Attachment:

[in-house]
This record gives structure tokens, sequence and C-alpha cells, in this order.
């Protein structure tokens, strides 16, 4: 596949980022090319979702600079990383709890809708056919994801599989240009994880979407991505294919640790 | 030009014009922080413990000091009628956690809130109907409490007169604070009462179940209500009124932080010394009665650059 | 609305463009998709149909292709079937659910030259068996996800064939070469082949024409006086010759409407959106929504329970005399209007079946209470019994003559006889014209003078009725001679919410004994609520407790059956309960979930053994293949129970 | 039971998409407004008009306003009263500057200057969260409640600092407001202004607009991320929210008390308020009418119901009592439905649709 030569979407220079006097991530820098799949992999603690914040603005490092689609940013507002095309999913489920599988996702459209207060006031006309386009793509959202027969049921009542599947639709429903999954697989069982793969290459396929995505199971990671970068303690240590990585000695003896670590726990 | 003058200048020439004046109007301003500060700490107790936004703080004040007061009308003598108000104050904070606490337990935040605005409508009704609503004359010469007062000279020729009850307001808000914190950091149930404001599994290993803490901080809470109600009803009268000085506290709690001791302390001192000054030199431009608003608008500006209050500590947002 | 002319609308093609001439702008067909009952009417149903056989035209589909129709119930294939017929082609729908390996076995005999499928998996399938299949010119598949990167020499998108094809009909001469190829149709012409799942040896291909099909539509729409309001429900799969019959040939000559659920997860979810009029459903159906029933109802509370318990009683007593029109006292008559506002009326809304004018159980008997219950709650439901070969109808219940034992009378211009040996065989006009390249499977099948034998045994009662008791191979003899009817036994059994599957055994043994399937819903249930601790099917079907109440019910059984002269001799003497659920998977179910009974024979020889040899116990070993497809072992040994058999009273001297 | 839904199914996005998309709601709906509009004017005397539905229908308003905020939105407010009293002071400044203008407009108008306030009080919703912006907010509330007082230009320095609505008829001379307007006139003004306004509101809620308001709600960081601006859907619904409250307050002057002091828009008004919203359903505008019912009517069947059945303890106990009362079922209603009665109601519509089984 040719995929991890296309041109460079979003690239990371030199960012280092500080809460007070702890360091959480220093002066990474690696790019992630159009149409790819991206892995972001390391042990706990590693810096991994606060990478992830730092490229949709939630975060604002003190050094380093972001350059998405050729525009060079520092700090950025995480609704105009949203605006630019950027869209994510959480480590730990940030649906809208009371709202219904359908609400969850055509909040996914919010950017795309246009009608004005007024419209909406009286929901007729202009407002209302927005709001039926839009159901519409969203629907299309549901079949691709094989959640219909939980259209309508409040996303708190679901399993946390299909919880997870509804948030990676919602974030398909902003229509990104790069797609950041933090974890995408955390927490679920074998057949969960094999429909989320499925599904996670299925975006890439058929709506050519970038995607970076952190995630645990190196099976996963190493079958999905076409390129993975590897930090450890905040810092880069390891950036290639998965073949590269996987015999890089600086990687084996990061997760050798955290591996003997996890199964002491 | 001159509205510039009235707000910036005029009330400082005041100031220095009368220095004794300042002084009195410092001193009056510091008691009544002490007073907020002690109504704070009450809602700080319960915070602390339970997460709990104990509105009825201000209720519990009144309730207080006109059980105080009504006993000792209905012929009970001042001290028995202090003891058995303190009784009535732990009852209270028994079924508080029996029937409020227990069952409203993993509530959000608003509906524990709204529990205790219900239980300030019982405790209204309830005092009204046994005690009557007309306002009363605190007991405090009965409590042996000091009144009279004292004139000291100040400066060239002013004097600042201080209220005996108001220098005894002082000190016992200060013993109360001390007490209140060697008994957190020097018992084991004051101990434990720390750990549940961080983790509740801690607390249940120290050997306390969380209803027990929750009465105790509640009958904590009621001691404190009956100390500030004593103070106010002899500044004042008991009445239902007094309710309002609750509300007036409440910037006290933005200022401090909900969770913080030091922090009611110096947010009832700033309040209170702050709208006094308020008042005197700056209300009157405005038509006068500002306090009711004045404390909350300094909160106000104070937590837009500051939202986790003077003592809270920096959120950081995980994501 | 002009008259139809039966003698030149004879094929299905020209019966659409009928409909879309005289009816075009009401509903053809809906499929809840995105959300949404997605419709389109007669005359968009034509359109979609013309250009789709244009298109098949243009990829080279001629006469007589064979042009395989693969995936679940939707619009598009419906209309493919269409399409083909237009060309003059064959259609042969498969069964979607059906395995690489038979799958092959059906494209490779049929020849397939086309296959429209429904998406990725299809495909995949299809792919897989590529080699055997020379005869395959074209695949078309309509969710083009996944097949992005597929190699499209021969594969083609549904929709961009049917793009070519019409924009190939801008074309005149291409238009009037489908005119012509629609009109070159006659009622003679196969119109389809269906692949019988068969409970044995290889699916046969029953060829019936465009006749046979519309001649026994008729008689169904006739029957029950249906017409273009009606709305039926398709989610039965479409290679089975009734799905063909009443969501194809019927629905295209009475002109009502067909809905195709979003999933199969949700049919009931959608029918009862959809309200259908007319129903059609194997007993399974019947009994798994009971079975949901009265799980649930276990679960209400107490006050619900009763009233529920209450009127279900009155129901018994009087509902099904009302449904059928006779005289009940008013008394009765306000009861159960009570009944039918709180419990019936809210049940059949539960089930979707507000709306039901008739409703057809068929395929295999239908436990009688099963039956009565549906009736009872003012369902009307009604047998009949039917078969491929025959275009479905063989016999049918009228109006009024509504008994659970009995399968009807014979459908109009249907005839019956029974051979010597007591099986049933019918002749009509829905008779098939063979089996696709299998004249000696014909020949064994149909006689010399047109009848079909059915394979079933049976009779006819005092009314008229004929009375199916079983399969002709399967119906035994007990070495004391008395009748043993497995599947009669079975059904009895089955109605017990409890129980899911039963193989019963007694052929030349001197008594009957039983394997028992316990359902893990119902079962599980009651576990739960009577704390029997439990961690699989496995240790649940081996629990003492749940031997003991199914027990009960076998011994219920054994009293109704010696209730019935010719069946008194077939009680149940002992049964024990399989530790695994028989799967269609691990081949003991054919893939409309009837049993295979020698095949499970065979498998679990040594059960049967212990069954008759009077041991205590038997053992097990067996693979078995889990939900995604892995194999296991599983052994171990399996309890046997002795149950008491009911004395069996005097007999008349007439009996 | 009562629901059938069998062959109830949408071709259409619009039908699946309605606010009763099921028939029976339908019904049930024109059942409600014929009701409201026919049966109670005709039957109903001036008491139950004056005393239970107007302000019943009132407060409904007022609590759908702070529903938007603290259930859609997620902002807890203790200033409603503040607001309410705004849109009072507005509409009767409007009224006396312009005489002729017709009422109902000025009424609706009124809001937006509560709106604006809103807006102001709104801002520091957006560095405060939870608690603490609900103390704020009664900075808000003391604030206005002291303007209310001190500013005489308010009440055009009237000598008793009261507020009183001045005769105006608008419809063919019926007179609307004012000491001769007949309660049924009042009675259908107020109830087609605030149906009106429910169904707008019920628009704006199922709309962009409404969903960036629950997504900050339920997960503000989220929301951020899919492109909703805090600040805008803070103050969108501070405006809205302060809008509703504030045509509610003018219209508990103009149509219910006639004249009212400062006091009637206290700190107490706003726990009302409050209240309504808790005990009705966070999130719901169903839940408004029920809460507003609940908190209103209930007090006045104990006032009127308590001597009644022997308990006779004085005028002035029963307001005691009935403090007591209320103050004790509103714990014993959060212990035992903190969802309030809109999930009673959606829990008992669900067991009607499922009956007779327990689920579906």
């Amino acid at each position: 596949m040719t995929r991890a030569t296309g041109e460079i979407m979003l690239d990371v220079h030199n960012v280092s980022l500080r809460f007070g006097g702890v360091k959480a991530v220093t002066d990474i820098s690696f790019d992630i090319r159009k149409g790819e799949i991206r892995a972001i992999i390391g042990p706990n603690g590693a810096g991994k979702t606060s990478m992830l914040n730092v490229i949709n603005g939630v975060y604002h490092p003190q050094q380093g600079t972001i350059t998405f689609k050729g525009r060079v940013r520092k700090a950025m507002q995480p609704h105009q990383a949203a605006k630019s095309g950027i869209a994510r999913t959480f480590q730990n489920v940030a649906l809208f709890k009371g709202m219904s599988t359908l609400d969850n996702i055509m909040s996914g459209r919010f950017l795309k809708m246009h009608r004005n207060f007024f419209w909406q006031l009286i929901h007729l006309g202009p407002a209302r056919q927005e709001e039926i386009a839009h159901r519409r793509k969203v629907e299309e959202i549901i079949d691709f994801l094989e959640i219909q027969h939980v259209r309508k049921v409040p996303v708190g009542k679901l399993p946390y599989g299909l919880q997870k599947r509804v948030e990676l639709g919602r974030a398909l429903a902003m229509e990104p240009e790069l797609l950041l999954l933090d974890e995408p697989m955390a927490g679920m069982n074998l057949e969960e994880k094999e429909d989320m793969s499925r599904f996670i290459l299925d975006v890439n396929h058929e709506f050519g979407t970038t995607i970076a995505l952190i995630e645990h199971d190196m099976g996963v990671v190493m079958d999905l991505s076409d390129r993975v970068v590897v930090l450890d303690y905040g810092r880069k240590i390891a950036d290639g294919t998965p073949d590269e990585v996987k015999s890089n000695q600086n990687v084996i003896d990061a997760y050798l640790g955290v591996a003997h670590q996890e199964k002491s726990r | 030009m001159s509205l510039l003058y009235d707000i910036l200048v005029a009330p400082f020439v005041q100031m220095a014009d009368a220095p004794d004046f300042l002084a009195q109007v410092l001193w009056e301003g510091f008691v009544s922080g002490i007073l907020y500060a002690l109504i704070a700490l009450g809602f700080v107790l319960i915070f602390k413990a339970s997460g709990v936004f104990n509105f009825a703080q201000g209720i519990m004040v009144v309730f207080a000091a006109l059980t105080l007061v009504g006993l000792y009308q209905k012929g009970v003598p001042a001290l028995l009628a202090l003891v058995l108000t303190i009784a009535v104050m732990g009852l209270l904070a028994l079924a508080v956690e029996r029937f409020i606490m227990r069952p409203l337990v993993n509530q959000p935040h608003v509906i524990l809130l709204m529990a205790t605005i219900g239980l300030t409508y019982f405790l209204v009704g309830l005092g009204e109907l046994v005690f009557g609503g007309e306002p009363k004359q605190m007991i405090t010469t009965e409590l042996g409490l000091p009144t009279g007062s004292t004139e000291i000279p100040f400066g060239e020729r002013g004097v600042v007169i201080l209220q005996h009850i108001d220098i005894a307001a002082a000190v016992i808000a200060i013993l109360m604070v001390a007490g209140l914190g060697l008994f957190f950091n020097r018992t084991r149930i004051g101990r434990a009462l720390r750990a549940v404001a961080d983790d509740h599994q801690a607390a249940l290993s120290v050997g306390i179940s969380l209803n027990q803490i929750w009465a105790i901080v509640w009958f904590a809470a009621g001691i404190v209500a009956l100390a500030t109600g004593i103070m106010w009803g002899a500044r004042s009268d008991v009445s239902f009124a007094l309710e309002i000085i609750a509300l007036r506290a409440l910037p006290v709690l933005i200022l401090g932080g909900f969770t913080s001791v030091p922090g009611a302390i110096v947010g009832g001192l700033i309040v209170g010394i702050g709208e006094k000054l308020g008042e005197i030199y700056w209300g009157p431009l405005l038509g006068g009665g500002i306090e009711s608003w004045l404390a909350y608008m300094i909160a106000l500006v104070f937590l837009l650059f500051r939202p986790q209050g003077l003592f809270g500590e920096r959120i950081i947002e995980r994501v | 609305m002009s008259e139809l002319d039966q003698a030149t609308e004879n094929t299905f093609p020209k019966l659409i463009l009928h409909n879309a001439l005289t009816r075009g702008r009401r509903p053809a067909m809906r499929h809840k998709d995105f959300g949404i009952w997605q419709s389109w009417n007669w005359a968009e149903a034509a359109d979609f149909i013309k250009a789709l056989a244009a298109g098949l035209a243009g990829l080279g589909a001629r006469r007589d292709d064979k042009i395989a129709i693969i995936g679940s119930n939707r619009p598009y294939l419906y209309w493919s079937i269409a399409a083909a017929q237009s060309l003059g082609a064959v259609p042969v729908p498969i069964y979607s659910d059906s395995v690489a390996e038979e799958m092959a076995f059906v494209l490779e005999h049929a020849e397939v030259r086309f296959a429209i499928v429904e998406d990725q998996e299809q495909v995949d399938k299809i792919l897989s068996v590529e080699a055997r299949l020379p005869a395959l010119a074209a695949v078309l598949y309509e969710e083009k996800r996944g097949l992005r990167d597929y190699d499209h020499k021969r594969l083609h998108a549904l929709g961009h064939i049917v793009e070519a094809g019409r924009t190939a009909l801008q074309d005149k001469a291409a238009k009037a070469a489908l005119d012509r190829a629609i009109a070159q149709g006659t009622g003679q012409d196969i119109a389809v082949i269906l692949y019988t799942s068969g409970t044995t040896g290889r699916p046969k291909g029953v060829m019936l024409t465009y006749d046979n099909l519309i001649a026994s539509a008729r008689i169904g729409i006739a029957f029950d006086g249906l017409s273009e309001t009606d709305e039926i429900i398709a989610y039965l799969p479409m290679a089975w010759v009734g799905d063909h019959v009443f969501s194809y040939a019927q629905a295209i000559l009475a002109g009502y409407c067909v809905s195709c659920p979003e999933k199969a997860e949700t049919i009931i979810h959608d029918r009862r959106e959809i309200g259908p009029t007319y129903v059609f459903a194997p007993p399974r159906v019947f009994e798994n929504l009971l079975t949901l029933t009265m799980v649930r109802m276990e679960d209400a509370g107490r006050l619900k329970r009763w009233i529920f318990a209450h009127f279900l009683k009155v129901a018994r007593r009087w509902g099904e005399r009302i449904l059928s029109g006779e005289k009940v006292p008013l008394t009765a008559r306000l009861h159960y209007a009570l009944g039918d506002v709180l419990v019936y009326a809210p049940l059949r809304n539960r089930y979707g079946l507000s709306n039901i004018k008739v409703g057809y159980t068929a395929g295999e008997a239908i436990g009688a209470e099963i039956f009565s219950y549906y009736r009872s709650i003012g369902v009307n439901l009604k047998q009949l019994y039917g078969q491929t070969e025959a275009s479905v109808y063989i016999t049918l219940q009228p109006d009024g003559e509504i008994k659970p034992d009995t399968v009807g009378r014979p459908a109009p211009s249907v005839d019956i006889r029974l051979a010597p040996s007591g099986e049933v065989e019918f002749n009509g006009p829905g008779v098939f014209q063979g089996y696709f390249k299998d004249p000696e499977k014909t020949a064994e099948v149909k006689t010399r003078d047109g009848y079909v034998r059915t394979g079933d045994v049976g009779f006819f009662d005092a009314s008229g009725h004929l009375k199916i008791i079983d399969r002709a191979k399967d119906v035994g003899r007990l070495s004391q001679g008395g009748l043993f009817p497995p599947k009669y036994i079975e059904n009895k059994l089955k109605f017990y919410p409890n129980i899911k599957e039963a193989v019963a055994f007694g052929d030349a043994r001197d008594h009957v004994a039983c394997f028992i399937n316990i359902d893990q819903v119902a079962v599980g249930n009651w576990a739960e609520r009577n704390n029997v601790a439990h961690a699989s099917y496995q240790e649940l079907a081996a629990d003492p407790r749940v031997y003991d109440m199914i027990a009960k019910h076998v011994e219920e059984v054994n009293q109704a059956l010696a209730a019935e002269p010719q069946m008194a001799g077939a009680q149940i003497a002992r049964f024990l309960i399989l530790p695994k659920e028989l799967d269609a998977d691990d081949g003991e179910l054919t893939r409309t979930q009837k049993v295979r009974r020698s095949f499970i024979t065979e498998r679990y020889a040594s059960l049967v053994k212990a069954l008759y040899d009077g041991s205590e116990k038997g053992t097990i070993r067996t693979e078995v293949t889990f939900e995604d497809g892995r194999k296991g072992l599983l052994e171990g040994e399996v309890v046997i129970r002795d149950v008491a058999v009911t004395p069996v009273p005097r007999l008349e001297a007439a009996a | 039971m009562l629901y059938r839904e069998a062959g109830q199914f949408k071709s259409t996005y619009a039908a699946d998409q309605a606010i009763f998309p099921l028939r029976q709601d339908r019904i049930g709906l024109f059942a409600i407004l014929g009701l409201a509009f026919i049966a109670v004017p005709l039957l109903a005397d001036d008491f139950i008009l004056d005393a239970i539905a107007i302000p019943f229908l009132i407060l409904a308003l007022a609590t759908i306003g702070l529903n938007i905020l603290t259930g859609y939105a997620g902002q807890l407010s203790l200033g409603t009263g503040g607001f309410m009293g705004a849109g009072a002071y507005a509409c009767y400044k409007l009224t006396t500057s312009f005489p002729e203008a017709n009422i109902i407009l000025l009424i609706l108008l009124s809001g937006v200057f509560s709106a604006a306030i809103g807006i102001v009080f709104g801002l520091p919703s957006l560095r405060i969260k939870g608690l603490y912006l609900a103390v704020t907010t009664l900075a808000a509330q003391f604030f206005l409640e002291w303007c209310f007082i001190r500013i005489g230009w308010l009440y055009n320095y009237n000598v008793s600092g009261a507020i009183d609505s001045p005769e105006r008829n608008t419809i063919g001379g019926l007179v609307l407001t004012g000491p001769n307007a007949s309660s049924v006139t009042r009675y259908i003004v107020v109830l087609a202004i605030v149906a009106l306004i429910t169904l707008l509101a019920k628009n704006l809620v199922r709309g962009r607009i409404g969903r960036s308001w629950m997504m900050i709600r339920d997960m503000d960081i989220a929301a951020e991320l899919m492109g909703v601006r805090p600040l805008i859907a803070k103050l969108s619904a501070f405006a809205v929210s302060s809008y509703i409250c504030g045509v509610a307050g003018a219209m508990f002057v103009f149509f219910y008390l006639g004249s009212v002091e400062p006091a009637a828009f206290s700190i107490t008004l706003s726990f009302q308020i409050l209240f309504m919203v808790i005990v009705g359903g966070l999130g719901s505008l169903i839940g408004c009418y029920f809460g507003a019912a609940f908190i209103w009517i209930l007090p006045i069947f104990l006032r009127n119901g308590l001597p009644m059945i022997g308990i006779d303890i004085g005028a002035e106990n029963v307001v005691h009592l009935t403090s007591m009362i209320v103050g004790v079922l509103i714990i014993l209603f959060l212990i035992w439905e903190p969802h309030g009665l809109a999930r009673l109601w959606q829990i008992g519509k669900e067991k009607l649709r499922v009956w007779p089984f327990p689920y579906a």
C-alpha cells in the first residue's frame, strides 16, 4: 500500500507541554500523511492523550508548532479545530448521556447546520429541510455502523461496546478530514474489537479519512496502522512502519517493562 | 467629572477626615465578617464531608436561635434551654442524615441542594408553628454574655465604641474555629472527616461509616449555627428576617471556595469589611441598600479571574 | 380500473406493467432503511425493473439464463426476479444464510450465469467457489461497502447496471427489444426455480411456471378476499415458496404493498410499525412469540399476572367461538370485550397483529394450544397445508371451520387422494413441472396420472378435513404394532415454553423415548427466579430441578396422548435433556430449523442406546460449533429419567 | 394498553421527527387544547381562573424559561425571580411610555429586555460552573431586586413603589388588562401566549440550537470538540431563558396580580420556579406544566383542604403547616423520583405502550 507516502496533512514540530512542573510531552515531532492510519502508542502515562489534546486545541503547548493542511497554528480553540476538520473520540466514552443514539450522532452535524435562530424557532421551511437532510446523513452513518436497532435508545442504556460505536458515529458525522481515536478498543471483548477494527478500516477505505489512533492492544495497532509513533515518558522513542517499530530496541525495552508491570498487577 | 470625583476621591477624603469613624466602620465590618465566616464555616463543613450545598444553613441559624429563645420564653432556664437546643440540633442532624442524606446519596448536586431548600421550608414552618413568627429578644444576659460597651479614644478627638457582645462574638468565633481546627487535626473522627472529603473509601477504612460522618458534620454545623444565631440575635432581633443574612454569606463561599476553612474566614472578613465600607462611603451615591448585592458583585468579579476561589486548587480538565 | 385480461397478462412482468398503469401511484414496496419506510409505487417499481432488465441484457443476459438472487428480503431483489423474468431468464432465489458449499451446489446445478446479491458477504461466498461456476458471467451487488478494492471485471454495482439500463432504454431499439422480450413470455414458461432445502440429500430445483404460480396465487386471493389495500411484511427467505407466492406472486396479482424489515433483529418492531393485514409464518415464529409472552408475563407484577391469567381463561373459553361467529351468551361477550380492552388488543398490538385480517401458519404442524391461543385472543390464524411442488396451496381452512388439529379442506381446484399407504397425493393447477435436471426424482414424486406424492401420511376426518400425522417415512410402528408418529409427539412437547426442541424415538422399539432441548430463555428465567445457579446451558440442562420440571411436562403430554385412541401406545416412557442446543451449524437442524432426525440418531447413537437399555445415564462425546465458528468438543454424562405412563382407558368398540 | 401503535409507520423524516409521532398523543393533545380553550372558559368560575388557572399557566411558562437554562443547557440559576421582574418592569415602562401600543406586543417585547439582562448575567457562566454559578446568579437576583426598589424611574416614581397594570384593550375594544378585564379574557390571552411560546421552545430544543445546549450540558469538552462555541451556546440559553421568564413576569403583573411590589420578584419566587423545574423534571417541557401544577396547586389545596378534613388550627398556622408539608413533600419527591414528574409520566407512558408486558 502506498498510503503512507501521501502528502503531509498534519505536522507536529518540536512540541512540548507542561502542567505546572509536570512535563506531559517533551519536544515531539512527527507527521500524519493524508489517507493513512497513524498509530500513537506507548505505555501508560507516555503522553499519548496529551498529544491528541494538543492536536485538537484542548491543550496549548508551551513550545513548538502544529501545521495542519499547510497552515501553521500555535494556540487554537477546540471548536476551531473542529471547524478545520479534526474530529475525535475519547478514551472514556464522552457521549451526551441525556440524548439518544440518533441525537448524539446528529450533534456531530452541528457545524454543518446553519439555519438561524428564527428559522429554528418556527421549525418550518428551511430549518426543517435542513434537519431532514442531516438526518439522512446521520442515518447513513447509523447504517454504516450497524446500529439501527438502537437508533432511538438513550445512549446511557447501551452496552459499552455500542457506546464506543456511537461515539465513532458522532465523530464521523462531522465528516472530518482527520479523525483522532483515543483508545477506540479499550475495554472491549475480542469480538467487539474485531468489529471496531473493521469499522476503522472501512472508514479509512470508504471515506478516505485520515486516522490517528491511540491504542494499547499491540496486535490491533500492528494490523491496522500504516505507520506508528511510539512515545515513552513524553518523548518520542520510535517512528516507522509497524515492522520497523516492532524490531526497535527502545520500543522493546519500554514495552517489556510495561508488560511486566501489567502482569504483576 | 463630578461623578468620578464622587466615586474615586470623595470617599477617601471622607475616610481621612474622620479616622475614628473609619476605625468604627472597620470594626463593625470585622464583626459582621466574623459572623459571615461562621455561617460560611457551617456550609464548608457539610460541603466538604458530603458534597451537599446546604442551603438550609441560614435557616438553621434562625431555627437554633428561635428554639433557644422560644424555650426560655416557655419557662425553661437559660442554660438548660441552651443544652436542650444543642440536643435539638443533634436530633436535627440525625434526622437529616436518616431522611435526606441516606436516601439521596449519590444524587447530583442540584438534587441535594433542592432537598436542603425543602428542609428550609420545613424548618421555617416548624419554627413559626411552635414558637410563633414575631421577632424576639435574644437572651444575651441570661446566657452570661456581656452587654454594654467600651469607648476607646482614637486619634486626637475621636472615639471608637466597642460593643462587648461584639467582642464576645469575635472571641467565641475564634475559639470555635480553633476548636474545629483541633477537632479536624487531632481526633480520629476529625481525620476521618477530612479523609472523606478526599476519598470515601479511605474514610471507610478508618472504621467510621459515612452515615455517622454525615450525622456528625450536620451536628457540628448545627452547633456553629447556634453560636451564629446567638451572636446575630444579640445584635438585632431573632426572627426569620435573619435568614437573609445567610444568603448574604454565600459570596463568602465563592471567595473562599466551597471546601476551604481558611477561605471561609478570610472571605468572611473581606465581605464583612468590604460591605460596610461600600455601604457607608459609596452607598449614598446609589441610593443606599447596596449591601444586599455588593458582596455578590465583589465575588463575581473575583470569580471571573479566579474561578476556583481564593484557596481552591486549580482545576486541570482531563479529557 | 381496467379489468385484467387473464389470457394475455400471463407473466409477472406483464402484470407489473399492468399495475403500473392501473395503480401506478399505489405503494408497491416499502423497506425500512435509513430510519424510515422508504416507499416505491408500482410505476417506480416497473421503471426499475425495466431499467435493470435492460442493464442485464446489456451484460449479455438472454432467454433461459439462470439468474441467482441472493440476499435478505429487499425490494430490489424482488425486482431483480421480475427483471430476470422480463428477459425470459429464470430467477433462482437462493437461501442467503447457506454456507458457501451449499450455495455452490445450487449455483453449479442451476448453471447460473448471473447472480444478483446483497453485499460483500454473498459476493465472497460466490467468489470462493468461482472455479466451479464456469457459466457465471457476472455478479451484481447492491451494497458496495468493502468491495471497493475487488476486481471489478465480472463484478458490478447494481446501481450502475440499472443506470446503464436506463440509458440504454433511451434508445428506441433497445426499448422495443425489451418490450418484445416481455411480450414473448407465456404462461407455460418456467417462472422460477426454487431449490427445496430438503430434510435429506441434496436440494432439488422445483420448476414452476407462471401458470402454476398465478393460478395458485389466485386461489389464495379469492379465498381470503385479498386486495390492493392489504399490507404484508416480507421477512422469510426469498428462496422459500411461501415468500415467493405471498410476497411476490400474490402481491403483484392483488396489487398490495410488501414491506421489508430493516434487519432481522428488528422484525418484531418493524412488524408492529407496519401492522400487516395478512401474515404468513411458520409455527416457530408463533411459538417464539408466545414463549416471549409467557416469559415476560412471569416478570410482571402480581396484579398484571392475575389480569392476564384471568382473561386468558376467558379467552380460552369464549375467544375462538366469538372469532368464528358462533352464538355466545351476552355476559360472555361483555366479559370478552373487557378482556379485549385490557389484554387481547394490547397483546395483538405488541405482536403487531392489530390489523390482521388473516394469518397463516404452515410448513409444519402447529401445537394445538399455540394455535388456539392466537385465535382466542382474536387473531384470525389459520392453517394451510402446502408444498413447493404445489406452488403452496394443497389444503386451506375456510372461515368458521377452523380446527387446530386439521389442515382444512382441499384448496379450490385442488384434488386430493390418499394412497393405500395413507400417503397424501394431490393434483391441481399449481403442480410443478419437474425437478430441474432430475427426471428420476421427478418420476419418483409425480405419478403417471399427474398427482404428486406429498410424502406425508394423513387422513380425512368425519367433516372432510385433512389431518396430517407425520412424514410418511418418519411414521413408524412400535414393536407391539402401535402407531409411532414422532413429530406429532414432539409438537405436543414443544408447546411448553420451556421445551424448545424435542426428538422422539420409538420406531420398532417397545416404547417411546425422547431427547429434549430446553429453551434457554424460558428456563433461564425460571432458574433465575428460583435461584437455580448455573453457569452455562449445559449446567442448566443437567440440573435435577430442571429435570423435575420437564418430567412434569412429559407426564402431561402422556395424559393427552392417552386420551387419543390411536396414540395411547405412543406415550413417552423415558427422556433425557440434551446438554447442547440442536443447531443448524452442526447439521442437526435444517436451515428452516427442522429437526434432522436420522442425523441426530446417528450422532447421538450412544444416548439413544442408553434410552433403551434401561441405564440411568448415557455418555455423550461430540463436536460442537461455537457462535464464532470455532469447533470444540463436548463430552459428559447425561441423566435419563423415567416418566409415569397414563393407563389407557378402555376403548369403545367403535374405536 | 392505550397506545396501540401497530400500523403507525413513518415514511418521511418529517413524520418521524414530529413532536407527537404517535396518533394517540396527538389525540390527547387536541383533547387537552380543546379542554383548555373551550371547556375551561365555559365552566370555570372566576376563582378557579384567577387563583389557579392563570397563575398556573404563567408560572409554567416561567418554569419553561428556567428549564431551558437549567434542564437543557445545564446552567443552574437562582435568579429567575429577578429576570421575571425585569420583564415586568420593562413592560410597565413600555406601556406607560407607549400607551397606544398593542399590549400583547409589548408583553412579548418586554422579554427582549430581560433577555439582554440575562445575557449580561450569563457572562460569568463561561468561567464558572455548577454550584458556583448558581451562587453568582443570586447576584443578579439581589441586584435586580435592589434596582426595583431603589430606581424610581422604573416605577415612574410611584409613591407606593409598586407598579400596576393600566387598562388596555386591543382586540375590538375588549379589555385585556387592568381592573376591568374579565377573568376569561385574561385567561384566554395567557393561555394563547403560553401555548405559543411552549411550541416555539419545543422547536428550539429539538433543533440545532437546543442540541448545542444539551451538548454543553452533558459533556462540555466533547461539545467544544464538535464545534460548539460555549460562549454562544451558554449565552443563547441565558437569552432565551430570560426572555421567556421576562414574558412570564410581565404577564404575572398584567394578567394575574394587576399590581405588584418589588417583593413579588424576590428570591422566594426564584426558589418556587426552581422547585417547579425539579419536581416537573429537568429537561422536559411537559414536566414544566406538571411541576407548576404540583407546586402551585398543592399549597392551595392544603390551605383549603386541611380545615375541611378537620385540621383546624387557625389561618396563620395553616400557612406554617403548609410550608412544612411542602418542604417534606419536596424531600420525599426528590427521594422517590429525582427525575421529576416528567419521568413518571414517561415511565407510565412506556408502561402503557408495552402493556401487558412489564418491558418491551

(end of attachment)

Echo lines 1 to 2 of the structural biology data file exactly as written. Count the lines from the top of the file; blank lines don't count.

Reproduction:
[in-house]
This record gives structure tokens, sequence and C-alpha cells, in this order.